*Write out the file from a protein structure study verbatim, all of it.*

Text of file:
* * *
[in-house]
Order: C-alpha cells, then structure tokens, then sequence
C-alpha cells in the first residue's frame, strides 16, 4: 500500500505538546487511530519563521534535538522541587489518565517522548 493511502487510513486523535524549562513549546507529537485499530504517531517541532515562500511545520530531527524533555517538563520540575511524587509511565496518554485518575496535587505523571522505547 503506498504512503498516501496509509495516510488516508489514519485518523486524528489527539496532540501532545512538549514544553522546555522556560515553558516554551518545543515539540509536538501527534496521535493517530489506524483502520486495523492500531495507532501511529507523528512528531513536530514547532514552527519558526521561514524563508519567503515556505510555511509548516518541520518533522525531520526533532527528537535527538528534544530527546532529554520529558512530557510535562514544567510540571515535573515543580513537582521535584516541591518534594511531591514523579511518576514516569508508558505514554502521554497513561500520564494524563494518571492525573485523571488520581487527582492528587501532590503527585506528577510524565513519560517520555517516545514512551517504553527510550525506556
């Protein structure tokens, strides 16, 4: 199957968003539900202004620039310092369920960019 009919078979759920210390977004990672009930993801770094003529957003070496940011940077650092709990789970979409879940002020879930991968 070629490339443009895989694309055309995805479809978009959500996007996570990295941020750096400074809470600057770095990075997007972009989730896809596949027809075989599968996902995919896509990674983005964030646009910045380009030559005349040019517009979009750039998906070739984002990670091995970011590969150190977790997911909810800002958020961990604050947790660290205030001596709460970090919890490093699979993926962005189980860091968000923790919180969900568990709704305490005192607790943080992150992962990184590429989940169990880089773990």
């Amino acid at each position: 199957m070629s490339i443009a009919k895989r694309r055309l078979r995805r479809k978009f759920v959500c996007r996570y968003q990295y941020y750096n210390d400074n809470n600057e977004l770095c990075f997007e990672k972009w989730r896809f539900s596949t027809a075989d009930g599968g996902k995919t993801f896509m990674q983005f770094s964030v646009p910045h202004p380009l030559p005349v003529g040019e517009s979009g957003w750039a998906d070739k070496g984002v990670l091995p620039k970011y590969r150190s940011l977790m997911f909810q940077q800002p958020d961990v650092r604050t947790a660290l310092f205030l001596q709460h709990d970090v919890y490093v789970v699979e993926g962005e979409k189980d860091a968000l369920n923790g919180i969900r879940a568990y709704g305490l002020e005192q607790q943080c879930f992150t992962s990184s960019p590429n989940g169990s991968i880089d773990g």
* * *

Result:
[in-house]
Order: C-alpha cells, then structure tokens, then sequence
C-alpha cells in the first residue's frame, strides 16, 4: 500500500505538546487511530519563521534535538522541587489518565517522548 493511502487510513486523535524549562513549546507529537485499530504517531517541532515562500511545520530531527524533555517538563520540575511524587509511565496518554485518575496535587505523571522505547 503506498504512503498516501496509509495516510488516508489514519485518523486524528489527539496532540501532545512538549514544553522546555522556560515553558516554551518545543515539540509536538501527534496521535493517530489506524483502520486495523492500531495507532501511529507523528512528531513536530514547532514552527519558526521561514524563508519567503515556505510555511509548516518541520518533522525531520526533532527528537535527538528534544530527546532529554520529558512530557510535562514544567510540571515535573515543580513537582521535584516541591518534594511531591514523579511518576514516569508508558505514554502521554497513561500520564494524563494518571492525573485523571488520581487527582492528587501532590503527585506528577510524565513519560517520555517516545514512551517504553527510550525506556
């Protein structure tokens, strides 16, 4: 199957968003539900202004620039310092369920960019 009919078979759920210390977004990672009930993801770094003529957003070496940011940077650092709990789970979409879940002020879930991968 070629490339443009895989694309055309995805479809978009959500996007996570990295941020750096400074809470600057770095990075997007972009989730896809596949027809075989599968996902995919896509990674983005964030646009910045380009030559005349040019517009979009750039998906070739984002990670091995970011590969150190977790997911909810800002958020961990604050947790660290205030001596709460970090919890490093699979993926962005189980860091968000923790919180969900568990709704305490005192607790943080992150992962990184590429989940169990880089773990």
């Amino acid at each position: 199957m070629s490339i443009a009919k895989r694309r055309l078979r995805r479809k978009f759920v959500c996007r996570y968003q990295y941020y750096n210390d400074n809470n600057e977004l770095c990075f997007e990672k972009w989730r896809f539900s596949t027809a075989d009930g599968g996902k995919t993801f896509m990674q983005f770094s964030v646009p910045h202004p380009l030559p005349v003529g040019e517009s979009g957003w750039a998906d070739k070496g984002v990670l091995p620039k970011y590969r150190s940011l977790m997911f909810q940077q800002p958020d961990v650092r604050t947790a660290l310092f205030l001596q709460h709990d970090v919890y490093v789970v699979e993926g962005e979409k189980d860091a968000l369920n923790g919180i969900r879940a568990y709704g305490l002020e005192q607790q943080c879930f992150t992962s990184s960019p590429n989940g169990s991968i880089d773990g």